Washington State’s Retiree Benefits To Cost $12B by 2031
Health care subsidies for retired public employees could cost Washington state $12 billion over the next 25 years, according to a study completed to comply with new federal accounting regulations, the Seattle Times reports.
The state actuary's office said that if state and local governments wanted to begin paying for the future costs, they would have to start allotting more than $600 million annually. Most of the funding would go toward retired teachers and state workers.
However, the new federal accounting standards do not require states to begin paying the future costs, and Washington state officials said there is no advantage to paying them, the Times reports.
The current cost of providing benefits to retired Washington state public employees is about $129 million annually, with state workers accounting for nearly half of the annual bill.
Washington state offers public employees two medical benefits:
- Medicare-eligible retirees receive $164 per month in 2008 to purchase additional health coverage; and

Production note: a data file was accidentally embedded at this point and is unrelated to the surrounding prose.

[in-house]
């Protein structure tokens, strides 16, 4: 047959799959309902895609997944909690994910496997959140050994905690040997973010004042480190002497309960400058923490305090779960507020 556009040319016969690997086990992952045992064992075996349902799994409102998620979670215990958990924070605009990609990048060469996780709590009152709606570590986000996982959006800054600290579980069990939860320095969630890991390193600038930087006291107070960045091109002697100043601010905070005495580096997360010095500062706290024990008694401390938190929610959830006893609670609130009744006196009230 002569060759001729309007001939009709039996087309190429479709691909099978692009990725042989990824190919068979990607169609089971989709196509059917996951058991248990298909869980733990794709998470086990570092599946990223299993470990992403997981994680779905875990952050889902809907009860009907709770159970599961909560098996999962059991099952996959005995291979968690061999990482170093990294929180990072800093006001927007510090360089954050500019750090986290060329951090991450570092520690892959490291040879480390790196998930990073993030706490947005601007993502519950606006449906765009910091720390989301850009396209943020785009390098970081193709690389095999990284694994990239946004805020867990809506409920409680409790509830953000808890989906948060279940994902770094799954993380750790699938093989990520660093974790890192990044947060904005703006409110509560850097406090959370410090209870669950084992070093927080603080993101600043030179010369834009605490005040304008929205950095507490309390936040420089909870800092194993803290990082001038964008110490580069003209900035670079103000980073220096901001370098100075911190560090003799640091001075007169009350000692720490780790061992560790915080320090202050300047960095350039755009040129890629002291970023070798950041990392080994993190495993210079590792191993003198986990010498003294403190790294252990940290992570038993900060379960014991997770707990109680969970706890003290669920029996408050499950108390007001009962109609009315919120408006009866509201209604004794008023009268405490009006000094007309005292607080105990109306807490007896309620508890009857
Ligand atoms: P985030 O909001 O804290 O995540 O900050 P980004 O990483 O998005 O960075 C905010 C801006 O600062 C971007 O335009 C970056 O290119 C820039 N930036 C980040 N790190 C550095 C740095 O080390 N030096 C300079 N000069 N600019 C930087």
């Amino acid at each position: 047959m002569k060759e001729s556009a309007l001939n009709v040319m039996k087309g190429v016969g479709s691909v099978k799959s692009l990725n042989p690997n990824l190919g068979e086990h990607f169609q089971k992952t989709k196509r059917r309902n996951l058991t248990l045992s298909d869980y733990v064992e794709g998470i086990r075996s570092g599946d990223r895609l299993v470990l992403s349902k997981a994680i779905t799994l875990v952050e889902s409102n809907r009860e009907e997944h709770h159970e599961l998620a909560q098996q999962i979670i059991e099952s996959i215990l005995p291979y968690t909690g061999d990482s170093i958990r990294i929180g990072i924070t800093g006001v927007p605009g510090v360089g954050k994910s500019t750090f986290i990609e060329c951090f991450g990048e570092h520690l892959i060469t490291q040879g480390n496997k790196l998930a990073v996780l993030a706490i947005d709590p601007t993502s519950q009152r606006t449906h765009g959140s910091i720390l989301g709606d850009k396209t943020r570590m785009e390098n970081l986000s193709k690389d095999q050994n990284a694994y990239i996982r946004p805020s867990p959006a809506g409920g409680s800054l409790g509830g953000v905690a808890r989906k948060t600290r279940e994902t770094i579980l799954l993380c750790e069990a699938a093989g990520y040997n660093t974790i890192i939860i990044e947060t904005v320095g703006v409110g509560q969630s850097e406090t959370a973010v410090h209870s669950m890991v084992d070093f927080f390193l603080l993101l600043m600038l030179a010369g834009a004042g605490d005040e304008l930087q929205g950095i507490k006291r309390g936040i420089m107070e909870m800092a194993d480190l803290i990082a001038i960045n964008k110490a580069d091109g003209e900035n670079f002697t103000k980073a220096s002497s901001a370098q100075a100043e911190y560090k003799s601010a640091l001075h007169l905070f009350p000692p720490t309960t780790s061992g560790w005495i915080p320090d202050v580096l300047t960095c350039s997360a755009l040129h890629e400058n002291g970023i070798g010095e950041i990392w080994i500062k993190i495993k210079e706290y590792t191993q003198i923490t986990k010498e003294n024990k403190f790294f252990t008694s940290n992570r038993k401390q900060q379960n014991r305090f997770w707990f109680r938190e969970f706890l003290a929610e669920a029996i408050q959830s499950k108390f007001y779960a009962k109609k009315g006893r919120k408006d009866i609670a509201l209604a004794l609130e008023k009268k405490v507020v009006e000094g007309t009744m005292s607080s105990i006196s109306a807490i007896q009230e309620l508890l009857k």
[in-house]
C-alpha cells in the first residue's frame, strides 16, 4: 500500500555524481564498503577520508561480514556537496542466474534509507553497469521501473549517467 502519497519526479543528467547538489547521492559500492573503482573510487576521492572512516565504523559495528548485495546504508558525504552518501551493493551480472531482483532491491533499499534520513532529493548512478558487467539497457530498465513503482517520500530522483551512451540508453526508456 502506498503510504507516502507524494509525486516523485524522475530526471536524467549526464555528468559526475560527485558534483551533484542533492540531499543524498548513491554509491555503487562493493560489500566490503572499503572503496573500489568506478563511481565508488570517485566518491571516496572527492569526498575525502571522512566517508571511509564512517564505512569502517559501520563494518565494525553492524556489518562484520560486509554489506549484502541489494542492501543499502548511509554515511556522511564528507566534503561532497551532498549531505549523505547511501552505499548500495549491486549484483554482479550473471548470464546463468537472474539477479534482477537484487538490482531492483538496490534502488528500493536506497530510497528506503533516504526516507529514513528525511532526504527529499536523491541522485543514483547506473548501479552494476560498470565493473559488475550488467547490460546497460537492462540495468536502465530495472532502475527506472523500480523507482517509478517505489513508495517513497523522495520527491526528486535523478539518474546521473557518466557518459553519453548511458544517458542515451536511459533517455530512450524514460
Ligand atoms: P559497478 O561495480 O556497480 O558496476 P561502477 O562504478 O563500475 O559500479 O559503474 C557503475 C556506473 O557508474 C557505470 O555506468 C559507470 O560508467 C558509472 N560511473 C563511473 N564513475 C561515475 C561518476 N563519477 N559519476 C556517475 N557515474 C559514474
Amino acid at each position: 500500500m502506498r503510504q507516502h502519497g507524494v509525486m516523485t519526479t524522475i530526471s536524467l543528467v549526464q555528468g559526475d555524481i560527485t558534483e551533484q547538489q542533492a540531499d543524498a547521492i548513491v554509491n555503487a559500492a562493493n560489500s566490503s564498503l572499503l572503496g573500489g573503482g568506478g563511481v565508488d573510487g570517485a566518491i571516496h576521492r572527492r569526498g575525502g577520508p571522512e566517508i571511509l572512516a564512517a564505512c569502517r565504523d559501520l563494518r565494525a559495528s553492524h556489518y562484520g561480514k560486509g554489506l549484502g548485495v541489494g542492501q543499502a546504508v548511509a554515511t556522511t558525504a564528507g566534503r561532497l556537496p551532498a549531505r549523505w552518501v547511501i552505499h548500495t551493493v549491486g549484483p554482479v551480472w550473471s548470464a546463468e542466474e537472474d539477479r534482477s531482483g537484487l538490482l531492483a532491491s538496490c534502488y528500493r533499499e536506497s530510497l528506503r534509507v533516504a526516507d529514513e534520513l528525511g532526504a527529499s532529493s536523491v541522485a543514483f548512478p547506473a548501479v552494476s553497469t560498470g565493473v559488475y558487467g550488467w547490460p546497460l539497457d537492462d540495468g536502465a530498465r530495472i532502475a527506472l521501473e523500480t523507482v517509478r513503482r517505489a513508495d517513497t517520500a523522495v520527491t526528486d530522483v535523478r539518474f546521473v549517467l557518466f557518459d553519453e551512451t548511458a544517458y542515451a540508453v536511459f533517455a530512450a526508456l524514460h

- Retirees not yet eligible for Medicare can purchase health insurance at group rates, which saves each retiree about $263 per month.
Wolfgang Opitz, deputy director of the governor's budget office, said the health benefits "are so modest that they very reasonably fit within any budget." He added that the state actuary's 25-year estimate may be overstated because he questioned whether the group-rate benefit for retirees not yet eligible for Medicare costs the state any money (Garber, Seattle Times, 8/7). This is part of the California Healthline Daily Edition, a summary of health policy coverage from major news organizations. Sign up for an email subscription.